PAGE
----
Putin’s election victory and Russia’s quest for a new direction

Putin’s election victory and Russia’s quest for a new direction

Editorial note: This article was written before the terrorist attack in Moscow on March 22nd.

Vladimir Putin emerged victorious in the presidential elections once again.

With a record-breaking turnout of 77.44%, Putin gained 87.28% of the votes. He will lead Russia for another 6 years.

Two tangible outcomes of the elections

The election results as well as the consolidation of Putin’s power in domestic and foreign policies signify these two realities:

1. Attempts for regime change in Russia parallel to the ongoing conflict in Ukraine have failed.

2. The election campaigns and results of opposition parties, particularly the Communist Party of the Russian Federation (CPRF), underscored that there is no alternative to Putin under the current circumstances.

Ideological quest accelerates

With the conclusion of the elections, it is likely that the ongoing quest for a comprehensive political program/ideology in Russia will accelerate.

Namely, Russia, together with the war against the West in Ukraine, has been taking steps to break away from the economic and political structures integrated with the West since the 1990s.

These steps, particularly taken in the economy due to Western sanctions, have been prominent. However, this new tendency, lacking a comprehensive program, hasn’t made itself felt significantly in politics, administrative structures and or cultural spheres.

Considering the current international political landscape – the possibility of open warfare between the West and Russia is increasing – the quest for an economic and social program convenient to war with the West will accelerate in the new era.

The program that will emerge from the various components of Russian political life (Nationalists, Communists, Church, Eurasianists, and Liberals, despite the latter’s influence being curtailed by the war) will either be based on a consensus highlighting commonalities among the components or result from the deepening contradictions among them with one group’s leadership.

The current political climate indicates that all political actors, except Liberals, agree on resisting Western impositions. However, it is also evident that they have different opinions, especially concerning the economy and management administrative structure.

Signs of a new era

Following the presidential elections, the discussions held between Putin and the leaders of parties in the Parliament provide clues about the agenda of the new era.

In this meeting, Putin targeted bureaucracy and those who act in the interests of corporations: “There is a lot of stupidity and injustice in our people’s lives starting at the lowest level and going all the way to the top. We cannot sit on our laurels now and say that this is all gone, that now we will take our seats as usual and will start functioning. No (…) I would like to call on you to focus on our cause instead of corporate and even party interests by selecting people for their personal and professional qualities, their ability to deliver on the objectives we will have to tackle.”[1]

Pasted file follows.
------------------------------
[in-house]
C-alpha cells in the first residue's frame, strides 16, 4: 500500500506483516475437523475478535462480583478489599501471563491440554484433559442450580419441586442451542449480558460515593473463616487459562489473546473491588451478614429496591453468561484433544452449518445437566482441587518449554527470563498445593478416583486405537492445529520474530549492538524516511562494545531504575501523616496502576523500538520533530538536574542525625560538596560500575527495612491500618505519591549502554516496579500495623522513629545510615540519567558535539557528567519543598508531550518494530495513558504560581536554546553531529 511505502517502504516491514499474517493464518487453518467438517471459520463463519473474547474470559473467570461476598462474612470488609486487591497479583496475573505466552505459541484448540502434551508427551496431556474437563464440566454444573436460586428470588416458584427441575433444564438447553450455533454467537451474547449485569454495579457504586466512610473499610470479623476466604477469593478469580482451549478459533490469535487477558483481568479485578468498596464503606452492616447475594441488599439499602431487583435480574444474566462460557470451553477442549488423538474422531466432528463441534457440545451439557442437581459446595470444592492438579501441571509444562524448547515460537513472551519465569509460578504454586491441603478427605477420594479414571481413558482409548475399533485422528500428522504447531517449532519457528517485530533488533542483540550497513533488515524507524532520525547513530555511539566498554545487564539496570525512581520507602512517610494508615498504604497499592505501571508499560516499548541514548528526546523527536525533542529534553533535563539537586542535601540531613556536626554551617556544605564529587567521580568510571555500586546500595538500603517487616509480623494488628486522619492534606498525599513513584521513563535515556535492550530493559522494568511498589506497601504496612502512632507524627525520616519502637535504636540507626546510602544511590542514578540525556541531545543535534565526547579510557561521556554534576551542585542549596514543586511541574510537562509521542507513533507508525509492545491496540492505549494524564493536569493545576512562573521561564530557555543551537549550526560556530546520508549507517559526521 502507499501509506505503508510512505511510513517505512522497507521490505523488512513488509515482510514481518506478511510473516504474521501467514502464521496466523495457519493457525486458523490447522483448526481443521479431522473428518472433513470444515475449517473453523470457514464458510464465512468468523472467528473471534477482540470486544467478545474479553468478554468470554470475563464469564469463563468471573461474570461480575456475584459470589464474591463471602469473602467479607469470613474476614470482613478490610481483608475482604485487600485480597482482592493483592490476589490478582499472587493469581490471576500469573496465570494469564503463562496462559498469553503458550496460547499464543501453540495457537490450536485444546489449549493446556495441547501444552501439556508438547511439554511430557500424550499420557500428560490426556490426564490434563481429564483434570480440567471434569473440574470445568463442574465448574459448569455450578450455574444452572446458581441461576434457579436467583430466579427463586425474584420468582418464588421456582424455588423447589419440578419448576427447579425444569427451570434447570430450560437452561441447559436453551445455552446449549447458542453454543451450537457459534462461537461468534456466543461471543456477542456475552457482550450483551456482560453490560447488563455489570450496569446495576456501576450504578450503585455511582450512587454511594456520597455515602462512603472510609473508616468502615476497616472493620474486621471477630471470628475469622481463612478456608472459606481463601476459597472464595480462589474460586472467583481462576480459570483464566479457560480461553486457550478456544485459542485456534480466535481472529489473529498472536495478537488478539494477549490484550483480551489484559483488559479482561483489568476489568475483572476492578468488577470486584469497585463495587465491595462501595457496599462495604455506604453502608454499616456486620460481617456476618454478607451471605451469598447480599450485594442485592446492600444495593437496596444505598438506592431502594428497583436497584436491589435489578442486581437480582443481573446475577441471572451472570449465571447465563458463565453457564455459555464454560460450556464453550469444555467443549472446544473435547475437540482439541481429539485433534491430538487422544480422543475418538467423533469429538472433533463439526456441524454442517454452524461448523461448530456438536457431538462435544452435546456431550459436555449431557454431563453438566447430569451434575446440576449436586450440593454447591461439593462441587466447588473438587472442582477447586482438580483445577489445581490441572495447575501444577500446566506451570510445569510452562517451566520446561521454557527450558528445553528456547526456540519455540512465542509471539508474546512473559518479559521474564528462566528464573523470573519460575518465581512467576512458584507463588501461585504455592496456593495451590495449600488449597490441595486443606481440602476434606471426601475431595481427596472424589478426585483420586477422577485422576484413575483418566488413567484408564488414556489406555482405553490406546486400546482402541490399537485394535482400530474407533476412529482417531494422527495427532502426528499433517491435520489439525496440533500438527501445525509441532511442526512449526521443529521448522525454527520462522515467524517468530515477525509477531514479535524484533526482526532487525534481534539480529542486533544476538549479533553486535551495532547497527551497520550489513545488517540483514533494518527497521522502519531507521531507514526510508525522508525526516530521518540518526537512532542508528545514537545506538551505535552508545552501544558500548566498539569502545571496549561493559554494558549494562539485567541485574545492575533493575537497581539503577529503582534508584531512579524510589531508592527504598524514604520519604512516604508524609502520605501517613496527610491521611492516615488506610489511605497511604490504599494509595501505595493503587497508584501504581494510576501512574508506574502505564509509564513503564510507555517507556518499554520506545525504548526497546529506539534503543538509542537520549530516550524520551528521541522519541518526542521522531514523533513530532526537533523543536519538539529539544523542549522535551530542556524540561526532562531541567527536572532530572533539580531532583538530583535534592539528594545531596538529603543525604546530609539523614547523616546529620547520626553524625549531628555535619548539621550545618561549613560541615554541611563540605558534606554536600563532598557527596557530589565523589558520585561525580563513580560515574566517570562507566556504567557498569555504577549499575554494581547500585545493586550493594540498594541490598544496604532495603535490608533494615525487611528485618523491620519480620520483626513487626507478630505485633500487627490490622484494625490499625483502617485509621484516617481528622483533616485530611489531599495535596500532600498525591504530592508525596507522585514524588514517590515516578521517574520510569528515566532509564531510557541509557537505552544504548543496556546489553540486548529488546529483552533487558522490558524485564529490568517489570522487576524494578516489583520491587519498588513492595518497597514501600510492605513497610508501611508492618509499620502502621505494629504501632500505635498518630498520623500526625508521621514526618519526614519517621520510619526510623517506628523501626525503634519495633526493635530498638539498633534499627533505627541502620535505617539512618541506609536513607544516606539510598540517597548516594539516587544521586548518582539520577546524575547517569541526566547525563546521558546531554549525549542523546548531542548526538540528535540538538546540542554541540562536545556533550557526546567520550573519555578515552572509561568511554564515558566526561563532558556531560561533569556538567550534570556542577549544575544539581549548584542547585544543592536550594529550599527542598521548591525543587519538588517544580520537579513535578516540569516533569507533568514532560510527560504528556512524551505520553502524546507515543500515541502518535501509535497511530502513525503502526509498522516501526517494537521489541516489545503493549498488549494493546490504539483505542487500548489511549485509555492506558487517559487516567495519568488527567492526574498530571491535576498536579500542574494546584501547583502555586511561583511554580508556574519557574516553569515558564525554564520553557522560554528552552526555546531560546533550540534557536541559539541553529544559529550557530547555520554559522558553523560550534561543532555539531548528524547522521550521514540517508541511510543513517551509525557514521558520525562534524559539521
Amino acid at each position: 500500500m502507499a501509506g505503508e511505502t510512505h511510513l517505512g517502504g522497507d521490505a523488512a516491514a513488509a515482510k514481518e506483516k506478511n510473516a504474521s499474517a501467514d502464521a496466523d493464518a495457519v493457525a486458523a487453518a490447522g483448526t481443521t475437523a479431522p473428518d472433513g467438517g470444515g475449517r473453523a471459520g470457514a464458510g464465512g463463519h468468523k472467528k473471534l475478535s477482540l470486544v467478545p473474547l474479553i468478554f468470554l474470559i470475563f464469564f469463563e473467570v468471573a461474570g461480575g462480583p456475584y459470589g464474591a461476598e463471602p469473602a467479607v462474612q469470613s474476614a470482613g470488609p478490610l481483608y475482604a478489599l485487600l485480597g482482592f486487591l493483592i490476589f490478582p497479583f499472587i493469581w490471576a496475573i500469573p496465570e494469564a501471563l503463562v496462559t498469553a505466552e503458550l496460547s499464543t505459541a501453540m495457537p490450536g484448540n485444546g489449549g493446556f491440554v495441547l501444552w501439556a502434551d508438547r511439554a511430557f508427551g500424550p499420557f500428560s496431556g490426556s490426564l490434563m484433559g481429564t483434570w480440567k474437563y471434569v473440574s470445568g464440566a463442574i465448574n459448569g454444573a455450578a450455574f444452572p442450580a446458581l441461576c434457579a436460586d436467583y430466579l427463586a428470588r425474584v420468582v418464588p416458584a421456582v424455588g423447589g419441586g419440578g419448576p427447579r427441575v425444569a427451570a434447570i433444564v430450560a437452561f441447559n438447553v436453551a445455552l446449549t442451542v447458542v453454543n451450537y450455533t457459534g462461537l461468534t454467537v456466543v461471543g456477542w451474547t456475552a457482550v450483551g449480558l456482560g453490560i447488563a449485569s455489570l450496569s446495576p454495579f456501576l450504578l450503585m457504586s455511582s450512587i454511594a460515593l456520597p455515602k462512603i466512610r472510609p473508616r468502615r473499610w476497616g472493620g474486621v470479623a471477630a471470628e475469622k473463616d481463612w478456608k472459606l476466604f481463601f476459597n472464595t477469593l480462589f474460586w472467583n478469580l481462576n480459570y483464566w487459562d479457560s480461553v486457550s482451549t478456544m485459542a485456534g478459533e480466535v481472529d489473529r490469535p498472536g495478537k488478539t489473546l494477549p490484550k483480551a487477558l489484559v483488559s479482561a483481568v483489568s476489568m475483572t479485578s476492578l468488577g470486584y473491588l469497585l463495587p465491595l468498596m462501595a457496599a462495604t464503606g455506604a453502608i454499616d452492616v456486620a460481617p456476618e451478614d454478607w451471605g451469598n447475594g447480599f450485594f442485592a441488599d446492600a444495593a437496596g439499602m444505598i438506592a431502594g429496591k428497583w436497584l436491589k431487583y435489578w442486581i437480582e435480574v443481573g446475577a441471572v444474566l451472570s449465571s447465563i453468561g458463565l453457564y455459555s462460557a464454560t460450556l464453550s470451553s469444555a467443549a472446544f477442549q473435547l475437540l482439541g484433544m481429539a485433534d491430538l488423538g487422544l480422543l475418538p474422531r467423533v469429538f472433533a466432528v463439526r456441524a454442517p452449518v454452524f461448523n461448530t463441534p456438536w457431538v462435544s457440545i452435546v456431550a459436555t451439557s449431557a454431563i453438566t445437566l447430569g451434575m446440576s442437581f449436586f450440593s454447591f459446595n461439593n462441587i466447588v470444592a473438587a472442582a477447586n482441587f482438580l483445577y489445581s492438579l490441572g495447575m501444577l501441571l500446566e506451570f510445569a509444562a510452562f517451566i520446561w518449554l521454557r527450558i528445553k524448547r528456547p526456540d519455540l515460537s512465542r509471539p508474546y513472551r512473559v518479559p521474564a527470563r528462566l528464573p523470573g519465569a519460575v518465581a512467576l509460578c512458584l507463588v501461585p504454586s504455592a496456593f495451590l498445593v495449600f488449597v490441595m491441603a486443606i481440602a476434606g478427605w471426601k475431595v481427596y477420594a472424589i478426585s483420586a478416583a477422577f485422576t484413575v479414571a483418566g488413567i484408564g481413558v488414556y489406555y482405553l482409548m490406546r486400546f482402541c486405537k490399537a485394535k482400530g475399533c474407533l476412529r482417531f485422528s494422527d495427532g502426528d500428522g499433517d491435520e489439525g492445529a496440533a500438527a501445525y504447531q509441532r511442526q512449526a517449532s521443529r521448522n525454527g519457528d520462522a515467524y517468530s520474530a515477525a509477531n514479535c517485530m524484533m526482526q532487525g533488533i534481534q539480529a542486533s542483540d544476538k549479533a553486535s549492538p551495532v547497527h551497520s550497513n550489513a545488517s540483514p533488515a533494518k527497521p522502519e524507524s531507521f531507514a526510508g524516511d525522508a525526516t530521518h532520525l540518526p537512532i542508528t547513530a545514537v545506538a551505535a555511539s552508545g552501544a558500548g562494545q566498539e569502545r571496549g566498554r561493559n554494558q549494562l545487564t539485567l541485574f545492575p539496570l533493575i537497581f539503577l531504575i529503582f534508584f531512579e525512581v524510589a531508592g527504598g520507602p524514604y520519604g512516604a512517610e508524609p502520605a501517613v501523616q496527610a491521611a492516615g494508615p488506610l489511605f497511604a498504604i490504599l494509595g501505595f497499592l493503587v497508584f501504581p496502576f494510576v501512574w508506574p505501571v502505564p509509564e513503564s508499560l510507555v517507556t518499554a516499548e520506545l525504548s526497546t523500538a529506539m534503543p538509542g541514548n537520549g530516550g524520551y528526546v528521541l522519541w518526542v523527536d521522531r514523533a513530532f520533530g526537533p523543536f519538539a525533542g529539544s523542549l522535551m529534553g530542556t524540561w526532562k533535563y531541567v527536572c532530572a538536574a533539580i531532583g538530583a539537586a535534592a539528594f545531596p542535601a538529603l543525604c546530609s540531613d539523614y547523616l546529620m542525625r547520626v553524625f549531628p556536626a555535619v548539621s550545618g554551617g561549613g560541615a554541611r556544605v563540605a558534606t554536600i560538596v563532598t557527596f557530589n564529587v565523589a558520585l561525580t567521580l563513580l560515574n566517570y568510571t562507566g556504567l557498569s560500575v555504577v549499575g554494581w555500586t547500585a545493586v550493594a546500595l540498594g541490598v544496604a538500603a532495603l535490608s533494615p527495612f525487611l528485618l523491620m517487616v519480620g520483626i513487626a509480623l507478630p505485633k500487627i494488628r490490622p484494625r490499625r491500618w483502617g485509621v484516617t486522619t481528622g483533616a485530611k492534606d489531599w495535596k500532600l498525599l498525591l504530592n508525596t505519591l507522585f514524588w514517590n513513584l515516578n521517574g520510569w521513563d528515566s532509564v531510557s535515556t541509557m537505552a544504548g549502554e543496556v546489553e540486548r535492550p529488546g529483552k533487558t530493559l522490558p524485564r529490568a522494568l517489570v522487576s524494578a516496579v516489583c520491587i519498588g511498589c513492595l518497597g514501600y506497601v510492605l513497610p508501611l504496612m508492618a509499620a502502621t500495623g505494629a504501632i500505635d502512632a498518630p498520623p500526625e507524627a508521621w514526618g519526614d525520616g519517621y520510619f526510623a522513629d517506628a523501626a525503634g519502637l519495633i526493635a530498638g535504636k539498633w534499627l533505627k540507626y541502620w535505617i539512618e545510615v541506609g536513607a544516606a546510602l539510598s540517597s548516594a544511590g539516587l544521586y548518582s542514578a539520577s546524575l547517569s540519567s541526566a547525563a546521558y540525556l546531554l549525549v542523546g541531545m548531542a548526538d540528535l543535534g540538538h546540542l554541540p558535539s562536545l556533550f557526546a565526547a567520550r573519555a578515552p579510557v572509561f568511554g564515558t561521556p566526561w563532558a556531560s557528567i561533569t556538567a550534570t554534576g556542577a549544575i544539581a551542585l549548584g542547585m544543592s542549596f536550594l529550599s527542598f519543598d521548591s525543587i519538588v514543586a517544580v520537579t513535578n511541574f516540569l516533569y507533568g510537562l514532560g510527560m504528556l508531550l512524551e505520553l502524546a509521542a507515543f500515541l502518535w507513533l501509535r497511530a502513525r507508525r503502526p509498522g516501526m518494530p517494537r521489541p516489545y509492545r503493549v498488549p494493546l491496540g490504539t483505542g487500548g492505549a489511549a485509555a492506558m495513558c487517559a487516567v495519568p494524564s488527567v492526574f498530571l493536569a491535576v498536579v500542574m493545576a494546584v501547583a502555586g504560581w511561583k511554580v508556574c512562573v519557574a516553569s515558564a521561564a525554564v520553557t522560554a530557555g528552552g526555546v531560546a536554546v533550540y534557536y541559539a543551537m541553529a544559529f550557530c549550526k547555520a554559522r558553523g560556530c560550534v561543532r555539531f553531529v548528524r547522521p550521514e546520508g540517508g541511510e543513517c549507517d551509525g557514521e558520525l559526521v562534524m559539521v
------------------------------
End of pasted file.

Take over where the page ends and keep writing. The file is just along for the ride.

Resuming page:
In the same meeting, when Communist Party of the Russian Federation leader Gennadiy Zyuganov criticized Putin, recalling Alexey Navalny’s candidacy in the 2012 Moscow mayoral elections: “Navalny didn’t fall out of the sky. I witnessed how he was brought to this stage by some of your assistants. When he was nominated in Moscow, were you aware of what you were doing? You are bringing together individuals prepared by (foreign) intelligence agencies to blow up the country again.”

Putin’s and Zyuganov’s statements could be interpreted as the first signs of possible moves towards purging liberals within the bureaucracy who advocate for reconciliation with the West instead of war, and parallelly who safeguard the interests of the private sector.

Is Odessa the next front?

There are talks about the acceleration of Russia’s ongoing military operation in Ukraine, heading towards Odessa with the arrival of spring.

French President Macron’s emphasis on Odessa in his statements and his declaration of sending troops there also supports this.

In the current period where the direct confrontation between Russia and NATO over Ukraine is being discussed, the new ideological quest in Russia is not only significant for Russia but also for humanity.

[1] http://en.kremlin.ru/events/president/news/73684/print

Onur Sinan Güzaltan
Onur Sinan Güzaltan was born in Istanbul in 1985. He had his Bachelors's degree in Law, from the Paris-Est Créteil Val de Marne Universty /Paris XII and a Master's degree in International and European Law. He got his certificate of diploma equivalence at Galatasaray University. Later, he got a Master's degree in International Trade Law, at the Institut de Droit des Affaires Internationales, founded jointly by the Sorbonne Universty and the Cairo Universty. In this process, he had served as the Cairo representative for the Aydinlik Newspaper. He has several articles and television streams within the international press, in such as People's Daily, Al Yaum, Al Ahram, Russia Today FranceAl Youm Al Sabea. In addition to being the author of the Tanrı Bizi İster Mi?, a work that studies the 2011-2013 political period in Egypt, he had also contributed to the multi-author study titled Ortadoğu Çıkmazında Türkiye, with an article that focused on the Turkish-Egyptian relations. While currently working as a lawyer, he also writes a weekly column for Aydinlik Newspaper on the subject of international politics and geopolitics.

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April 2024